You can now tell Google Assistant to make coffee in the morning before you go to bed

It’s one more step toward Google becoming a home operating system

We’re well into the era of the home operating system, with voice-controlled digital assistants like Alexa and the Google Assistant plugged into all manner of home devices and appliances. It’s just a matter of filling in the gaps at this point, and Google filled in a big one at CES 2020 today, announcing the ability to schedule future actions using Google Assistant. It’s one of many new features Google revealed this morning.

With scheduled actions, it’s possible to tell the Google Assistant to get coffee started around the time you wake up before going to bed at night, for example. It’s still done using natural language, so the feature fits in well with how most people already use the Assistant — many recent adopters might find it’s a feature they assumed Assistant already had. Like always with Google Assistant, you’ll want a coffee maker with Google Assistant integration to make this as no-fuss as possible, but Google made sure to talk up the nearly countless number of such smart devices coming this year, on top of what’s already out on the market.

For families or apartments with roommates, the Assistant is getting sticky notes. They’re virtual notes that show up on shared screens throughout the home, allowing family members or roommates to pass hopefully not passive aggressive reminders to each other. They’re probably going to be passive aggressive, a lot.

There were some other gems in the presentation. We found out Google Assistant doesn’t need a water break when talking a lot — one of the presenters demonstrated the Assistant’s ability to read longer articles aloud, for that early morning news fix while you’re busy in the kitchen. More intriguing was what followed — a French translation read aloud. Google was careful to note that this feature is still in development, so don’t expect miracles yet. Still, nice to know you’ll be able to hear local news stories from countries where you might have friends or family translated in the near future.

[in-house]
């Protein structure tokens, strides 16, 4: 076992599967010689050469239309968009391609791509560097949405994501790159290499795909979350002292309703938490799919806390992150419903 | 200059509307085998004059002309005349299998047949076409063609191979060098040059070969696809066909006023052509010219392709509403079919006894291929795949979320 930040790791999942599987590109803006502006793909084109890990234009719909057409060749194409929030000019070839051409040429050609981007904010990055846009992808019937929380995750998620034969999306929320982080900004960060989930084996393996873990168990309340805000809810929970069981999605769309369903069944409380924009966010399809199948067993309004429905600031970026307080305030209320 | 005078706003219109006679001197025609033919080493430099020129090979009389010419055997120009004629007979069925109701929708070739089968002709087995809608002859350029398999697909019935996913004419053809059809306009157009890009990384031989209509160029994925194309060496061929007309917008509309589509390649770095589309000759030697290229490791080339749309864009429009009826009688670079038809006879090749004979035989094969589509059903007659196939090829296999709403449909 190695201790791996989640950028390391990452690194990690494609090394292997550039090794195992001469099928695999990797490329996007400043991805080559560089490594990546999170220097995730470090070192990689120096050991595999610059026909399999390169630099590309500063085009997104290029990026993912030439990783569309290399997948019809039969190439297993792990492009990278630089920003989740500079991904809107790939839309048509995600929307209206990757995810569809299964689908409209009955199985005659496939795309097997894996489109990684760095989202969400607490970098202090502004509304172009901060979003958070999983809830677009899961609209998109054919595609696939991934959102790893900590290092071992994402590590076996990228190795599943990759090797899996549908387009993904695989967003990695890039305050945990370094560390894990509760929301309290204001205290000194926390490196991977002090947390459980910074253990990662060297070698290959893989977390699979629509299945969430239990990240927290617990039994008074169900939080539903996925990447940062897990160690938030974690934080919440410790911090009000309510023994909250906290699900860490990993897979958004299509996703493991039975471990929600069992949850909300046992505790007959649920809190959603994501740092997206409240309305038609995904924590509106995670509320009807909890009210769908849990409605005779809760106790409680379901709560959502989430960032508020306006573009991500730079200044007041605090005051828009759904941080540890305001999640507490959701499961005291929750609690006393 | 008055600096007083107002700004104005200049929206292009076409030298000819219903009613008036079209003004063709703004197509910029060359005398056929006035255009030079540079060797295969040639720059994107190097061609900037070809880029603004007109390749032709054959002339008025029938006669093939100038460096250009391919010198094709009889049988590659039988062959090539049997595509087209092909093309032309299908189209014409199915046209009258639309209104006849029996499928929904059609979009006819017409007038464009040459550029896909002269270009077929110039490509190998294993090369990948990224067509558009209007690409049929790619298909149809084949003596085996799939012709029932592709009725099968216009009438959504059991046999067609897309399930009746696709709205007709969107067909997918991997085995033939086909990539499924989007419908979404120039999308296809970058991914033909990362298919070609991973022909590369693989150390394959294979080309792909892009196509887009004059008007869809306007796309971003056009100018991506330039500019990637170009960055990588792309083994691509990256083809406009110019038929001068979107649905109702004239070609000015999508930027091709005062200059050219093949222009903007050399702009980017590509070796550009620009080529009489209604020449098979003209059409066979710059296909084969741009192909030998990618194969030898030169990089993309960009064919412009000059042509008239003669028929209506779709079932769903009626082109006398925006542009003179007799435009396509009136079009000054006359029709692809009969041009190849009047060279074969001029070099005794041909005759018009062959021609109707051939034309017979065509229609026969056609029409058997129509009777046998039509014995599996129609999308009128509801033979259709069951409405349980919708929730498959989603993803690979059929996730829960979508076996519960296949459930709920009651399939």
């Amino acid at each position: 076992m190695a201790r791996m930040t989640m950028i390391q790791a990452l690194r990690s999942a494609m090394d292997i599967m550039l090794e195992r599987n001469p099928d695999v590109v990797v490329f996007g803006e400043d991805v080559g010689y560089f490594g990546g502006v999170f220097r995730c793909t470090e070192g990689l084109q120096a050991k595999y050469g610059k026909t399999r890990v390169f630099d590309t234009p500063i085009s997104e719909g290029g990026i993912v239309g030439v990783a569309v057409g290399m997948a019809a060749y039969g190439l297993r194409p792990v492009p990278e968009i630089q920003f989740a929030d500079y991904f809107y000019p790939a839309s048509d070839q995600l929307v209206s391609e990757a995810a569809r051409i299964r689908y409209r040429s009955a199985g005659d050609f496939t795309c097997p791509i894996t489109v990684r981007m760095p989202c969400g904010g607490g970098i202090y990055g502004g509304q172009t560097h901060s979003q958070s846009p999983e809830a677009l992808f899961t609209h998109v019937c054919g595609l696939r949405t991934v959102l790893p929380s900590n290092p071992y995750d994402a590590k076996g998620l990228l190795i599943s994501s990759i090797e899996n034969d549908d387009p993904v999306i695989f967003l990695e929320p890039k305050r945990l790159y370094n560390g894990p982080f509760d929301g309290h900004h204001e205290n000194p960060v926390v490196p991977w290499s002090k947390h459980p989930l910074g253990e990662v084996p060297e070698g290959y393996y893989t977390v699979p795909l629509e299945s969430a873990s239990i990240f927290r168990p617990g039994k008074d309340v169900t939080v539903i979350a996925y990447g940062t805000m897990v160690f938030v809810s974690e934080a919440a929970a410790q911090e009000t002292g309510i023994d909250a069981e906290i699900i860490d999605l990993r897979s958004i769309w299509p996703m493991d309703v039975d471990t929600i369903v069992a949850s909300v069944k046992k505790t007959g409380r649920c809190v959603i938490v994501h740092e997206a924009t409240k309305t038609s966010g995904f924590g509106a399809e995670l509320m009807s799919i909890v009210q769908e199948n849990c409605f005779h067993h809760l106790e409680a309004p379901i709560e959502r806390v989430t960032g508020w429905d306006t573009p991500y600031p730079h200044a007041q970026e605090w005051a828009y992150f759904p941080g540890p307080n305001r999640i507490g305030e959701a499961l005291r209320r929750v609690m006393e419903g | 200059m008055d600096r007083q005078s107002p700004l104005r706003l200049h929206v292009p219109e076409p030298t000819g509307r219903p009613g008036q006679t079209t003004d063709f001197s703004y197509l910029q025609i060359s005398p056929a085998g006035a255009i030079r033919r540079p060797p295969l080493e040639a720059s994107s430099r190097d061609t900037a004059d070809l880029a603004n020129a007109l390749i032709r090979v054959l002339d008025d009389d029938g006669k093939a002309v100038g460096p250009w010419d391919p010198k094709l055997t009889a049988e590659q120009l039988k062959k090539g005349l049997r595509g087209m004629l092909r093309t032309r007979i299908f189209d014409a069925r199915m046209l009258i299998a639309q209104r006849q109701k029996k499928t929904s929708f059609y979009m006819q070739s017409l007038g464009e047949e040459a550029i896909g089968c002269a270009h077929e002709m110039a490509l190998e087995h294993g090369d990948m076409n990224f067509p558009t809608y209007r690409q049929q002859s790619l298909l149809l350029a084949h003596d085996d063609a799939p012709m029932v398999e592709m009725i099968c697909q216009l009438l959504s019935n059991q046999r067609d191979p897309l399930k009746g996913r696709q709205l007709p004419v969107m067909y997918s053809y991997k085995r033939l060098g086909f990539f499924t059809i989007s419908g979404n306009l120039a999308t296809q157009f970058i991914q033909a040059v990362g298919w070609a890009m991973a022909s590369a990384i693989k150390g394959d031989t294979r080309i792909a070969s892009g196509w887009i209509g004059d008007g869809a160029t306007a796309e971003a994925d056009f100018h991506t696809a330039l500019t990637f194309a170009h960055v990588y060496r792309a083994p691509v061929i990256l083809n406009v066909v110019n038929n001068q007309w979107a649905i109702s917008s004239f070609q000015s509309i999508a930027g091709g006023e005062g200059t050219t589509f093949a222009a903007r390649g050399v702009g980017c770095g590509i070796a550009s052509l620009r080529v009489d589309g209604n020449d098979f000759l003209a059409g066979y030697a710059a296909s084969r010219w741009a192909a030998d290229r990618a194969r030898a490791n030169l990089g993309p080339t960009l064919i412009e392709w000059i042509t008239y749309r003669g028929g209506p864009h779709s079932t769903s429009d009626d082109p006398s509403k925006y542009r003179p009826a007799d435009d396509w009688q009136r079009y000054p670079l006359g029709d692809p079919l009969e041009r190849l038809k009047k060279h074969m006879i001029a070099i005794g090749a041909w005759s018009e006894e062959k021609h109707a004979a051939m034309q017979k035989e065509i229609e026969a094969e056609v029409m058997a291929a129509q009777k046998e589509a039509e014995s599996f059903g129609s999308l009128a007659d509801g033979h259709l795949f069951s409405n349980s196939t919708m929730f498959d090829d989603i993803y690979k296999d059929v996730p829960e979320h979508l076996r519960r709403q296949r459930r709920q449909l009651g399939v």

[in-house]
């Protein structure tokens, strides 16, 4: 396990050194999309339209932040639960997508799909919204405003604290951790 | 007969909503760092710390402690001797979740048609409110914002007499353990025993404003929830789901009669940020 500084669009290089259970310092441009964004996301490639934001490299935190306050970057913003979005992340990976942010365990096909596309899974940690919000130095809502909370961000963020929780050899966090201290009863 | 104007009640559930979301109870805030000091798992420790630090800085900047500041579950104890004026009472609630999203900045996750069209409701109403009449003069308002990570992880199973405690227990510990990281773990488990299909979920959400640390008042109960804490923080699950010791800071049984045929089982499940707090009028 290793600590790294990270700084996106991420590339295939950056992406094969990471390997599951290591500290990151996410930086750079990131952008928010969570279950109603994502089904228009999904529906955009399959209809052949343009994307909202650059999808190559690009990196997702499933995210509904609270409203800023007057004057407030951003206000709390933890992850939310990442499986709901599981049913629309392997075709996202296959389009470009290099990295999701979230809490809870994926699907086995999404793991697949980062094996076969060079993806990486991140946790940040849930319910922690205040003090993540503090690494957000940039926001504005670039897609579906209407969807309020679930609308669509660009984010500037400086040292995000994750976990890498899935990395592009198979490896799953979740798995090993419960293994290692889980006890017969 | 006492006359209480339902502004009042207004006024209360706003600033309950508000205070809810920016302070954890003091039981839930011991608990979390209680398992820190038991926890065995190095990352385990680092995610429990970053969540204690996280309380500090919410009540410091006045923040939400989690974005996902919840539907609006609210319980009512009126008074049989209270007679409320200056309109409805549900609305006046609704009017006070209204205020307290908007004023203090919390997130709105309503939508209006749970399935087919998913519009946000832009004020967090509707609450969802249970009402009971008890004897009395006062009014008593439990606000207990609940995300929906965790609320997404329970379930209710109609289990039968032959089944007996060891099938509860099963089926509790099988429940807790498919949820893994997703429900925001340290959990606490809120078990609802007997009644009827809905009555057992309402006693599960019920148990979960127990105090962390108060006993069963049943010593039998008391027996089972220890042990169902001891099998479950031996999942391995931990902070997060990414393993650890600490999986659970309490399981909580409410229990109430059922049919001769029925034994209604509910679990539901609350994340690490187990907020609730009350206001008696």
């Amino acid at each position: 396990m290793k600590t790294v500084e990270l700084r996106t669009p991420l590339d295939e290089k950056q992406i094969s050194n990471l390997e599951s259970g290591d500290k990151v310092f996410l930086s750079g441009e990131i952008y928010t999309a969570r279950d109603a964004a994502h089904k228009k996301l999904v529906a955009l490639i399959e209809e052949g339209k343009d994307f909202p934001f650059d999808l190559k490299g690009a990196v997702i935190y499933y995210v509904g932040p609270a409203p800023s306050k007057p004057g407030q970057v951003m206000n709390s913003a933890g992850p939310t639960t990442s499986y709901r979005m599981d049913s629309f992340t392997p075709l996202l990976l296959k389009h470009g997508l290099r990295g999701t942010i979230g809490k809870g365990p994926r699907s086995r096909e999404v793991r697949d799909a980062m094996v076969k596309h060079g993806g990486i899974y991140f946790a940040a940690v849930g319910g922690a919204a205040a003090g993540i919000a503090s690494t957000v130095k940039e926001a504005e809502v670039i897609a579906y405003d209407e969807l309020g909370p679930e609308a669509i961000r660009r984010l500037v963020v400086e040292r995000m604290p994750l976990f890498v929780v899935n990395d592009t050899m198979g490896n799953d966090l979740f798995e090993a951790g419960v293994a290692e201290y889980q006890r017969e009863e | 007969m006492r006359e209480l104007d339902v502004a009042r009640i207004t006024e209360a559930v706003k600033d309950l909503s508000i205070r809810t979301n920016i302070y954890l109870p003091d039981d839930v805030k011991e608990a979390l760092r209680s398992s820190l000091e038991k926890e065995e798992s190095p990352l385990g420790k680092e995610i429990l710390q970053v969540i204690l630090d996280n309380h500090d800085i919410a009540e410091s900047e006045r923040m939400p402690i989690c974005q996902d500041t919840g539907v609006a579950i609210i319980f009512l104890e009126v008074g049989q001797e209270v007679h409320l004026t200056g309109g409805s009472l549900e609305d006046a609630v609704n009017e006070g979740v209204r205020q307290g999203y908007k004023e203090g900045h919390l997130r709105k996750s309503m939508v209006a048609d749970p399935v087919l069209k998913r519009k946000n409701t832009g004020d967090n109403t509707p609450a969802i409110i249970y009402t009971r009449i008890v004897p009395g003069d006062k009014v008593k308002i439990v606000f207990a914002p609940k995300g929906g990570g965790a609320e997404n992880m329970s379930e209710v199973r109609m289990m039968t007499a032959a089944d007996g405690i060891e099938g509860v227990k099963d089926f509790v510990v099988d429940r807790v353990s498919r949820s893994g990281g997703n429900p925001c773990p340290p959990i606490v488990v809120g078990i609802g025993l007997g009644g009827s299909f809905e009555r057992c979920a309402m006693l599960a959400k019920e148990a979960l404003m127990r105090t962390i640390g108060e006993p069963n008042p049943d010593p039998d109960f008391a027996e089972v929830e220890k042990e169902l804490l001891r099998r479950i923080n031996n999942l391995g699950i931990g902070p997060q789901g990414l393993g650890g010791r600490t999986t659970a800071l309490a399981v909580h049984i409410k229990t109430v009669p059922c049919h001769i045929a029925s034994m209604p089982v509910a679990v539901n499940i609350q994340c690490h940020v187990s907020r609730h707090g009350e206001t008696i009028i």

And then there were the privacy features, which seemed maybe more like (to Google) features designed to help assure the faithful that Google isn’t spying on you 24/7. The best one has to be the ability to say “Hey Google, that wasn’t for you” — Google will delete the last thing you said before that command (might want to make use of that!). During the presentation, Google representatives also assured the crowd that audio is only recorded and sent to Google once the Assistant has been activated with a “Hey Google,” but they’ve also added features that allow users to ask the Assistant if it’s recording something, or to explain Google’s data retention policies. That’s in addition to older features that allow users to delete recorded audio over longer spans of time, like deleting everything you’ve said to the Assistant over the past month. It sounds like the stated policy is being brought in line with how good old Google search works — Google stores your search history, but gives you tools to clear all that history out if you want to.

Not all of these features will be available immediately, so we’ll have to watch out for Assistant updates throughout 2020 to see when we’ll finally get to tell Google Assistant to mind its own business!

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